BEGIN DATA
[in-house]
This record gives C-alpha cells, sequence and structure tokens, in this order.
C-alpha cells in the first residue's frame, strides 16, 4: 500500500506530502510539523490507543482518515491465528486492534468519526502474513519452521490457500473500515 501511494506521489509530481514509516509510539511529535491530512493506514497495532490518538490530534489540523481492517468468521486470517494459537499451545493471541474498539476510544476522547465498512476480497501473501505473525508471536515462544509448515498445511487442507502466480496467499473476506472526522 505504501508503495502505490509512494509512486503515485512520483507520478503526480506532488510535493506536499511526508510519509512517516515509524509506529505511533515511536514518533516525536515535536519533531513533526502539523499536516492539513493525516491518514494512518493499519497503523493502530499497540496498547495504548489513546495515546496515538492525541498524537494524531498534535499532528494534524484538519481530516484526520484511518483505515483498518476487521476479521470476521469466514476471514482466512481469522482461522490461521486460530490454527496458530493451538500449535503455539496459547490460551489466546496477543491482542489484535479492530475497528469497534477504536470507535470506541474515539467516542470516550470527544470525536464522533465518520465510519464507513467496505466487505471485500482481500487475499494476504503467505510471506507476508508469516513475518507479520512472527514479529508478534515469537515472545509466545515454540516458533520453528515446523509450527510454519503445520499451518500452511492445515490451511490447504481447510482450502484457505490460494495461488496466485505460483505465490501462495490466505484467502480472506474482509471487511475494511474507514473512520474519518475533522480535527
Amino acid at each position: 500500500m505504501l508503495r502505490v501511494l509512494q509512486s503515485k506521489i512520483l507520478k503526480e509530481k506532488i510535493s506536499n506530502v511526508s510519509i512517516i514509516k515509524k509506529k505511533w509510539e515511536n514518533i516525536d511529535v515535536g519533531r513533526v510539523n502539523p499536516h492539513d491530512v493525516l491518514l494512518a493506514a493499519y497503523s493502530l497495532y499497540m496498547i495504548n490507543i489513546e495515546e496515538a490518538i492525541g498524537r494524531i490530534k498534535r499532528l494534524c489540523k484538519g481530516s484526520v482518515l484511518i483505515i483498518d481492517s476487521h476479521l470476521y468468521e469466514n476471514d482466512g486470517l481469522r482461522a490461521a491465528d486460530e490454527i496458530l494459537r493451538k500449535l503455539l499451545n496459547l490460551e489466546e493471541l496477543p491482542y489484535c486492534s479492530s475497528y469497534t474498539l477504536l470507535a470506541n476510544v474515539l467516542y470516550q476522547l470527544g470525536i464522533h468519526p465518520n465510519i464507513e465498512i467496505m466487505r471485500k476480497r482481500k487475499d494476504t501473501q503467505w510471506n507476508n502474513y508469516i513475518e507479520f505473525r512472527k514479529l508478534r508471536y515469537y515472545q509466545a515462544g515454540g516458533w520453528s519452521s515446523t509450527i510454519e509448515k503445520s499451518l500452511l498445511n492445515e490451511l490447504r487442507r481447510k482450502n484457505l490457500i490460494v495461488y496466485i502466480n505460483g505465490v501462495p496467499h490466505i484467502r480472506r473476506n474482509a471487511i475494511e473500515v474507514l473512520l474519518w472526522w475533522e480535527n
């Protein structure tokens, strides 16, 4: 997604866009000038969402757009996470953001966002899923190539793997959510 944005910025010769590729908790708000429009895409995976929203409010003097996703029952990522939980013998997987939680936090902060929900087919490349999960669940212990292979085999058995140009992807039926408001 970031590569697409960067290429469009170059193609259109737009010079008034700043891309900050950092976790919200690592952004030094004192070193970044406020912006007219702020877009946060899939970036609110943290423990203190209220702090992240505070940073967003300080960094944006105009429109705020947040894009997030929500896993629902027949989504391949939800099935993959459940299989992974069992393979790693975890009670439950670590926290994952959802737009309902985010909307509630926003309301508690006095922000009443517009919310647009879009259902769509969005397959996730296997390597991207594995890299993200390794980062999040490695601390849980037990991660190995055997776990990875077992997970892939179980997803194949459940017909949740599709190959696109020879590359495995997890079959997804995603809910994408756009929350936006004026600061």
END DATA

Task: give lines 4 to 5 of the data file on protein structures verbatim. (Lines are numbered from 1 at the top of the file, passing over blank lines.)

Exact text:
Amino acid at each position: 500500500m505504501l508503495r502505490v501511494l509512494q509512486s503515485k506521489i512520483l507520478k503526480e509530481k506532488i510535493s506536499n506530502v511526508s510519509i512517516i514509516k515509524k509506529k505511533w509510539e515511536n514518533i516525536d511529535v515535536g519533531r513533526v510539523n502539523p499536516h492539513d491530512v493525516l491518514l494512518a493506514a493499519y497503523s493502530l497495532y499497540m496498547i495504548n490507543i489513546e495515546e496515538a490518538i492525541g498524537r494524531i490530534k498534535r499532528l494534524c489540523k484538519g481530516s484526520v482518515l484511518i483505515i483498518d481492517s476487521h476479521l470476521y468468521e469466514n476471514d482466512g486470517l481469522r482461522a490461521a491465528d486460530e490454527i496458530l494459537r493451538k500449535l503455539l499451545n496459547l490460551e489466546e493471541l496477543p491482542y489484535c486492534s479492530s475497528y469497534t474498539l477504536l470507535a470506541n476510544v474515539l467516542y470516550q476522547l470527544g470525536i464522533h468519526p465518520n465510519i464507513e465498512i467496505m466487505r471485500k476480497r482481500k487475499d494476504t501473501q503467505w510471506n507476508n502474513y508469516i513475518e507479520f505473525r512472527k514479529l508478534r508471536y515469537y515472545q509466545a515462544g515454540g516458533w520453528s519452521s515446523t509450527i510454519e509448515k503445520s499451518l500452511l498445511n492445515e490451511l490447504r487442507r481447510k482450502n484457505l490457500i490460494v495461488y496466485i502466480n505460483g505465490v501462495p496467499h490466505i484467502r480472506r473476506n474482509a471487511i475494511e473500515v474507514l473512520l474519518w472526522w475533522e480535527n
């Protein structure tokens, strides 16, 4: 997604866009000038969402757009996470953001966002899923190539793997959510 944005910025010769590729908790708000429009895409995976929203409010003097996703029952990522939980013998997987939680936090902060929900087919490349999960669940212990292979085999058995140009992807039926408001 970031590569697409960067290429469009170059193609259109737009010079008034700043891309900050950092976790919200690592952004030094004192070193970044406020912006007219702020877009946060899939970036609110943290423990203190209220702090992240505070940073967003300080960094944006105009429109705020947040894009997030929500896993629902027949989504391949939800099935993959459940299989992974069992393979790693975890009670439950670590926290994952959802737009309902985010909307509630926003309301508690006095922000009443517009919310647009879009259902769509969005397959996730296997390597991207594995890299993200390794980062999040490695601390849980037990991660190995055997776990990875077992997970892939179980997803194949459940017909949740599709190959696109020879590359495995997890079959997804995603809910994408756009929350936006004026600061």